I used to fly regularly for work before that (something about having kids, quitting work, and no longer living near a major airport hub has made driving seem like a lot less hassle since then). I’m a little nervous about bringing something I’m not supposed to have to the airport. Fortunately, we have a very small airport (only one gate), so my car will be close by if I have to go back to leave something. But still, it has changed so much in 8 years – am I going to get myself in trouble?

    Crazy. Makes me wonder how we all managed to non-nonchalantly take our lives into our hands to get into planes before 9/11. Precautions are good, but as soon as we make one place more secure, those looking to harm will just find another less secure outlet – like the health club – or a way around the security.

  9. @ verbatim
    What El Al does is behavioral profiling, which is quite different. They don’t suspect someone based on gender, age, race, religion, etc. They probe the person’s story.

    Read:

    http://www.schneier.com/blog/archives/2006/08/behavioral_prof.html

    to get more on the difference. In depth screening absolutely has to be random.

  10. Go rent “Bowling for Columbine”. Yes, Michael Moore can be a bloviating doofus but that doesn’t mean that he’s wrong. The real message of BfC is that Americans are and have always been scared witless and ruled by fear.

  11. Oy, TSA. Yeah, my mom, who has a replaced knee, gets the full search every time. She’ll be the grandmother from Iowa you see pulled aside. What is really irritating is what you KNOW they don’t find or care about and let through.

    I flew a lot for work before my son arrived. I was a gestational diabetic, and so I did let the screeners know they were going to see lancets, medical supplies, and YES, they were GOING to let me bring my snacks through. Most of the screeners I spoke with thanked me for letting them know and casually mentioned that most travelers didn’t do that. Heck, if they aren’t stopping people for pointy metal objects, what would they stop them for?

    On the other hand, I’ve had the dreaded ” factory-sealed but obviously terrorist jars of baby food” confiscated by these same screeners. The small fry’s moccasins had to be taken off and put through the x-ray as well. Bottles of my milk, cow milk, juice, & water get opened and bits of paper waved over them. (and yet, my milk is supposed to be exempt– pah!)

    Good grief. I hate that flying these days is a Kafkaesque endeavor. We should have just raised 2 fingers at those (unprintables) and gone on with business as usual as far as EVERYTHING. But there was too much stampeding at the time, and now we seem to be stuck with it. Arrgh.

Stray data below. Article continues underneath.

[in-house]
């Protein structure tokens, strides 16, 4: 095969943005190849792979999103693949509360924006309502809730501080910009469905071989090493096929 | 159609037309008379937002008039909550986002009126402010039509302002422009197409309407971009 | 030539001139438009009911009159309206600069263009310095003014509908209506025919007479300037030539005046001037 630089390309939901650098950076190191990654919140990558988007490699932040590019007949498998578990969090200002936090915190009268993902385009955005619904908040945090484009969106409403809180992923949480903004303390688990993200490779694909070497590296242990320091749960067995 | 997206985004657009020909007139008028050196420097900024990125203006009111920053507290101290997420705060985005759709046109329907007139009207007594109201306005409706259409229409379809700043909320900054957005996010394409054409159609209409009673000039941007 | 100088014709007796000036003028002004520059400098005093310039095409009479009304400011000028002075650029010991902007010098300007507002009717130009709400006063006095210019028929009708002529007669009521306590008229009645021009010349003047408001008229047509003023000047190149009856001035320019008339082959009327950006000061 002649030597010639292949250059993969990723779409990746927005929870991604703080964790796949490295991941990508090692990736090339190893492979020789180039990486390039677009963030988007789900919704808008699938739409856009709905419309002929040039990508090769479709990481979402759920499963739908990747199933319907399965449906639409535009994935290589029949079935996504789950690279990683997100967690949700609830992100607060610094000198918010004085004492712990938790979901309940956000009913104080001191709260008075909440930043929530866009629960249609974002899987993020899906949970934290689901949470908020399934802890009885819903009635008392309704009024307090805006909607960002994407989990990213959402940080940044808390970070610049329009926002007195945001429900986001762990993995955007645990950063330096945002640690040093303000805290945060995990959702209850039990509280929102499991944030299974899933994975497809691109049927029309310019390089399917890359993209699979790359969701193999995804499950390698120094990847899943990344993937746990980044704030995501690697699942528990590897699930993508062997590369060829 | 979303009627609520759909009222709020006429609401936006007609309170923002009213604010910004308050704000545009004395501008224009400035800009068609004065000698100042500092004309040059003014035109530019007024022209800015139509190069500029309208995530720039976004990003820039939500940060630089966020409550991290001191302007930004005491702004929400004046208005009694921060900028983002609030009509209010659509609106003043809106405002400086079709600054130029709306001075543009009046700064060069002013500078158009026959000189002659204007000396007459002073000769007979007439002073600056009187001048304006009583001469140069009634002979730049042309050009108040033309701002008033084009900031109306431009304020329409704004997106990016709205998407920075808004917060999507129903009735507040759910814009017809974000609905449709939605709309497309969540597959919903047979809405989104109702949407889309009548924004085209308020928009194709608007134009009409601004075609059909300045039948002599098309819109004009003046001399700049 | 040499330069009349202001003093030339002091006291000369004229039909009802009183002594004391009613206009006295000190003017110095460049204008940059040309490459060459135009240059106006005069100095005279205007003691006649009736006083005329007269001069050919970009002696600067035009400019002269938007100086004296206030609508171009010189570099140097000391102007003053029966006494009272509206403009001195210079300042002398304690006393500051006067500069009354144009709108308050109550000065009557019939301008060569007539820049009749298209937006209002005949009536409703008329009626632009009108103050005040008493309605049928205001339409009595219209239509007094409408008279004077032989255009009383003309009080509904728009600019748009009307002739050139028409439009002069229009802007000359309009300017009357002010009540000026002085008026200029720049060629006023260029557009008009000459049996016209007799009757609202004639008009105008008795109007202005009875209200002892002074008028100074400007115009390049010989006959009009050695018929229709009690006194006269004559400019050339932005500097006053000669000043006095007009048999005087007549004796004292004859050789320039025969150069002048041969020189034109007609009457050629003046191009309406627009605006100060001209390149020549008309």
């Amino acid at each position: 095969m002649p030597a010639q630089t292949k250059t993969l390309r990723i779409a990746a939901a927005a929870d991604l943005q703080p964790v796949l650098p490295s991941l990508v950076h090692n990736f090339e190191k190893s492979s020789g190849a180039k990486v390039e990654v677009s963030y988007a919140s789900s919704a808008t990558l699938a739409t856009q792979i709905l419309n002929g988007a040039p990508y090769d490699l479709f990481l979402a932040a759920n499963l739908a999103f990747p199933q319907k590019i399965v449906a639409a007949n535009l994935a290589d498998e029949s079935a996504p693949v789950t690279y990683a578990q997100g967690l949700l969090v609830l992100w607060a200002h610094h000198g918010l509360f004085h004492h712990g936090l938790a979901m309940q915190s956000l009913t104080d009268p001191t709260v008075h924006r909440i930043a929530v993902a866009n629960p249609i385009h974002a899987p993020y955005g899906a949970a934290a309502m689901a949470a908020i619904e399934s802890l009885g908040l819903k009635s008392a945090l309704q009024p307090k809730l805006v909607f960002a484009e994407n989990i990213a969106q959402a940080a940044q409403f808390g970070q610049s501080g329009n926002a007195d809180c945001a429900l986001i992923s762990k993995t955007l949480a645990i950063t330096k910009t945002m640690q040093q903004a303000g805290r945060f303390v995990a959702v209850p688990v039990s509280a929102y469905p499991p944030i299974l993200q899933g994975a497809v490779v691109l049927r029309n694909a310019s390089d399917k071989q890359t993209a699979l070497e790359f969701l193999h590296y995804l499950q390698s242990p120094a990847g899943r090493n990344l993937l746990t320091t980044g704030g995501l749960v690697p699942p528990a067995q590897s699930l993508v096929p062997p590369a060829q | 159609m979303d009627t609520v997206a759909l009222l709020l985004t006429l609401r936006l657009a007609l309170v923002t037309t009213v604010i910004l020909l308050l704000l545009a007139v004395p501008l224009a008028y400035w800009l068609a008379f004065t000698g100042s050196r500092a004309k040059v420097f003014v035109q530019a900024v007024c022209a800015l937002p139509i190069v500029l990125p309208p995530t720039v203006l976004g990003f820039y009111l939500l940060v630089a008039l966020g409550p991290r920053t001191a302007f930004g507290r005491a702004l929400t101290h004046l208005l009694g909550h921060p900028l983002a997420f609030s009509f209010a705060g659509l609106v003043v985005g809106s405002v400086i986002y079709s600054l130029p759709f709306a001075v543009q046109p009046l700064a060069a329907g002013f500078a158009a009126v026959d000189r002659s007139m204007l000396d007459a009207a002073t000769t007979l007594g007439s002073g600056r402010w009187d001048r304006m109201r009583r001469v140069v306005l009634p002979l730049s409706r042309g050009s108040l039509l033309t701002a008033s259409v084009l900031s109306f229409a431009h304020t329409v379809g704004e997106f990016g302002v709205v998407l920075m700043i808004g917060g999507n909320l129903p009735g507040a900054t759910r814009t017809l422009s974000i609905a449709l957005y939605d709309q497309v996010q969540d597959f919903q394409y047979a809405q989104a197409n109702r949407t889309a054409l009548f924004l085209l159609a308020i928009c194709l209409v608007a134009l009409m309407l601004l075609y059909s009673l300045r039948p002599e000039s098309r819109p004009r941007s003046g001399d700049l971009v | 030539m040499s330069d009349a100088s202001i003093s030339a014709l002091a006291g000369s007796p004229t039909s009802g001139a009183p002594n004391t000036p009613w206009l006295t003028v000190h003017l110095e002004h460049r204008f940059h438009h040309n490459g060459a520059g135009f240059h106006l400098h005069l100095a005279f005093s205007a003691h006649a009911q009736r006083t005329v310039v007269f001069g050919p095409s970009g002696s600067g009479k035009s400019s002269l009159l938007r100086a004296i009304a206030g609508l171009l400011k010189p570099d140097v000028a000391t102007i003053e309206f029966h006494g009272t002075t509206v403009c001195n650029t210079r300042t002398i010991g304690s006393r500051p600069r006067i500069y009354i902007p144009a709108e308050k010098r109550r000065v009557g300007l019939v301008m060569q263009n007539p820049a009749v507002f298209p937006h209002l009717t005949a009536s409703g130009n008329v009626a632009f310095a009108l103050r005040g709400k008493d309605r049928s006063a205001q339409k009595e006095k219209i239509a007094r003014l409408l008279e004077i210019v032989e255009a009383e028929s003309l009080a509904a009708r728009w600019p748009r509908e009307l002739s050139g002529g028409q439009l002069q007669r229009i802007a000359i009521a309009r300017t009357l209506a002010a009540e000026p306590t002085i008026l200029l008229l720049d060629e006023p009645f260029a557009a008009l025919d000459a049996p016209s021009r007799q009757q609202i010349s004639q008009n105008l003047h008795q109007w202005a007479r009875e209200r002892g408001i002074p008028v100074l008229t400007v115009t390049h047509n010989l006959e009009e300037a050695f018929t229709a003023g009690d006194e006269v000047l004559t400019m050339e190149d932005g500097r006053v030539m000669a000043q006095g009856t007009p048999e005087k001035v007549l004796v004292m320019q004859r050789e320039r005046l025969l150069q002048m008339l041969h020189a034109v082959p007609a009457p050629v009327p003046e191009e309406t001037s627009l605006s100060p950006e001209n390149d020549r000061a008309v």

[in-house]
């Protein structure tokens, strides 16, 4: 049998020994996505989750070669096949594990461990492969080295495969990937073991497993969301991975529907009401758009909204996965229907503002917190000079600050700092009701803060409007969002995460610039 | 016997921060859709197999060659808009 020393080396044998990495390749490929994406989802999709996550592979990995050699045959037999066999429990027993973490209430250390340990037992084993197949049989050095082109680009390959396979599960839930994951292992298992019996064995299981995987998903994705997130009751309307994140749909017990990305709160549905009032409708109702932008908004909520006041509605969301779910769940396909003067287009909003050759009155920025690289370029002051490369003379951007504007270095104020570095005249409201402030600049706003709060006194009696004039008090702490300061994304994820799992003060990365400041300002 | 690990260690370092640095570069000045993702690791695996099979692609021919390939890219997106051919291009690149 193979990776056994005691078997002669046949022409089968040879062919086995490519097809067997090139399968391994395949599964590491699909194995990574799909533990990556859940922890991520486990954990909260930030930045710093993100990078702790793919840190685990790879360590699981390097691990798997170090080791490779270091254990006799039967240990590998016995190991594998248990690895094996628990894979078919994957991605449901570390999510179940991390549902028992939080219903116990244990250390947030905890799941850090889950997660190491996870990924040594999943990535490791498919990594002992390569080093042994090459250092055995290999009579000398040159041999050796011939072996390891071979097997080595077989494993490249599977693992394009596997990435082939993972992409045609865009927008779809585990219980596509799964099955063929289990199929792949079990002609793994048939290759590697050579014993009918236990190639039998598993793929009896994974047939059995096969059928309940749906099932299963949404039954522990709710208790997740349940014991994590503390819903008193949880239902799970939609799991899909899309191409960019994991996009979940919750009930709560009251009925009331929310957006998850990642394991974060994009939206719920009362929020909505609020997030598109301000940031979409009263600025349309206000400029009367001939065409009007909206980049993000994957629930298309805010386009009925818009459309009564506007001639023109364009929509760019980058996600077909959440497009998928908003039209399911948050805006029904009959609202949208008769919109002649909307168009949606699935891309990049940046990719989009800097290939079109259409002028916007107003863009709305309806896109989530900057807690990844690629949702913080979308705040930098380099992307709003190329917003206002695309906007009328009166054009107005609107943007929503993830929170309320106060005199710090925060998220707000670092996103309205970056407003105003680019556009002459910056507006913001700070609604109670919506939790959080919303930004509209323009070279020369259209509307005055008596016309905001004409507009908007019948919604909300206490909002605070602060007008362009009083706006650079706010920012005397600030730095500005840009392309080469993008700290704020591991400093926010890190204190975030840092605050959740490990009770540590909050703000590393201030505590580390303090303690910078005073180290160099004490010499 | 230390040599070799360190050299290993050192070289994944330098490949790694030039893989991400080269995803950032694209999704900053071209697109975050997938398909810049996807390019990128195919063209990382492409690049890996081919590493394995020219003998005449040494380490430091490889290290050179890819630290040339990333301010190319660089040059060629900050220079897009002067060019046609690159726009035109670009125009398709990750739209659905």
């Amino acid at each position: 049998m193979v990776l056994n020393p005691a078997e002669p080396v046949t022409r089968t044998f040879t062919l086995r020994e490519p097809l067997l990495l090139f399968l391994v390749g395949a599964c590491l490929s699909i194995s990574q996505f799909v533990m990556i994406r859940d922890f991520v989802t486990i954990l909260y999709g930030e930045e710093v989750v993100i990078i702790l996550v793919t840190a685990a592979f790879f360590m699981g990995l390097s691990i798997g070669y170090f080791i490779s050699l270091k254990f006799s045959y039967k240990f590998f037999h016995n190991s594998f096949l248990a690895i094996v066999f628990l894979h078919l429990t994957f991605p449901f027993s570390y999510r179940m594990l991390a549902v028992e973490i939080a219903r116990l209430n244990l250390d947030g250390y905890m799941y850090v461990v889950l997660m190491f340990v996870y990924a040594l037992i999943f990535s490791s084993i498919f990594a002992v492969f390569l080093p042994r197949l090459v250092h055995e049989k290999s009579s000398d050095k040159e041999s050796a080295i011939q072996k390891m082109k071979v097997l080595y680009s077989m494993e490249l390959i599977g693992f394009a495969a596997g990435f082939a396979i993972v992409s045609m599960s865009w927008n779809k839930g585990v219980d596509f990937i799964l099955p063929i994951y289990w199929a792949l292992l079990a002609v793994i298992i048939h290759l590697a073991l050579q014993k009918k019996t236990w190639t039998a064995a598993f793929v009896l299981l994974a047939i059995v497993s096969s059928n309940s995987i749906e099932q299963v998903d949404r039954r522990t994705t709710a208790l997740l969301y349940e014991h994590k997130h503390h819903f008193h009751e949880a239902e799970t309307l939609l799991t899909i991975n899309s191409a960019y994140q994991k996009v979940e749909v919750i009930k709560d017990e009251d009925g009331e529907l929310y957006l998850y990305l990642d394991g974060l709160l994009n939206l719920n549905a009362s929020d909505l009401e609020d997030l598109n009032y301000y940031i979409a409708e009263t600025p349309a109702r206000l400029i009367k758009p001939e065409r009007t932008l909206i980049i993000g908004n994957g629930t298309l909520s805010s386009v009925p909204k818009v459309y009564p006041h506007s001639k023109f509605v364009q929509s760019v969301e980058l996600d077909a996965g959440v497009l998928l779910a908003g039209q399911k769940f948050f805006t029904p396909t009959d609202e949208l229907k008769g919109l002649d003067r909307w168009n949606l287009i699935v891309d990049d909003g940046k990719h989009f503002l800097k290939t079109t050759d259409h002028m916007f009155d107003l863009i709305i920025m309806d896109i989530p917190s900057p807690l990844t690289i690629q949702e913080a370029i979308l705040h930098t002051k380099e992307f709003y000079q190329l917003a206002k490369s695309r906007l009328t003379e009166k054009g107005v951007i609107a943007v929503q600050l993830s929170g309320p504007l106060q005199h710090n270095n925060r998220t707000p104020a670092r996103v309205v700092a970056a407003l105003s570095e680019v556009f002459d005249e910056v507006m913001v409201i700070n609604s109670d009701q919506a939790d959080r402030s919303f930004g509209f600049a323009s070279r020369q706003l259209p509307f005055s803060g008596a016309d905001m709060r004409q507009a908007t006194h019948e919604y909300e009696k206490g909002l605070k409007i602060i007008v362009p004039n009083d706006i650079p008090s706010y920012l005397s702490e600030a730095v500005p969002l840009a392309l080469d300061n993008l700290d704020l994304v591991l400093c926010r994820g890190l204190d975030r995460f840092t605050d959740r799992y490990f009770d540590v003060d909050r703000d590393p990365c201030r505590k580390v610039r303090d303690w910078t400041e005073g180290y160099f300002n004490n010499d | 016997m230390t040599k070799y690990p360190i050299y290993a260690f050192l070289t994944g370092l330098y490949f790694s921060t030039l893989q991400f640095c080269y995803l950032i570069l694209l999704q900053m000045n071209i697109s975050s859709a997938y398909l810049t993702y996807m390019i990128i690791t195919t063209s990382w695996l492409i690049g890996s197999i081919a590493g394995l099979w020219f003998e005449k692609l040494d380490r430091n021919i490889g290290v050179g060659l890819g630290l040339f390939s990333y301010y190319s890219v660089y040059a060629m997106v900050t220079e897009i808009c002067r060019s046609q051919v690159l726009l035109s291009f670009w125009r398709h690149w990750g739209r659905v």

This insulation of gov’t officials from the populace is NOT a good development. Who they are fearing is a very, very good question.

  12. Kelly, your kid is also old enough to heed warnings like “Don’t eat that, it’s bad for you”. They’re trying to thwart the pre-readers, the 2 year olds and all.

  13. Appproaching life with a positive outlook in llife can help overcome with paranoia. Worrying cannot change the future because nobody knows the future. We just have to believe that somebody up there loves us enough to take care of our future.

  14. I realized this last night while I was preparing my carryon for an airplane flight. In the “illegal to take aboard” category: my first-aid kit. At the same time, my camera tripod is perfectly fine, even though at three pounds of dense metal, I could use it to crack skulls left and right.

  15. Quite right, Susanna.

  16. Hi Lenore,
    The Week is also my husband’s favorite magazine. Did you see the article recently by Michael Chabon that described his free range childhood and compared it to his childrens’?

  17. I think the terroristst are probably sitting back right now, looking at America and saying “mission accomplished”. I think the damage already done is actually worse than what is feared.

  18. I know a lot of people that won’t travel to the US anymore because of the risk of getting harrassed going through customs and immigration etc. Everyone has heard stories of this happening to people they know and in the end, you just think ‘Why bother?’ when you can go somewhere else in the world and be made to feel welcome and not under suspicion just for being ‘a foreigner’.

  19. In Australia, a bikie war (no, not the one between mikeonbike and jen about helmets & bike trailer saftey) recently spilled over to Sydney International Airport and one gang beat to death a bikie in front of hundreds of horrified travellers, then walked outside and took taxis into the city.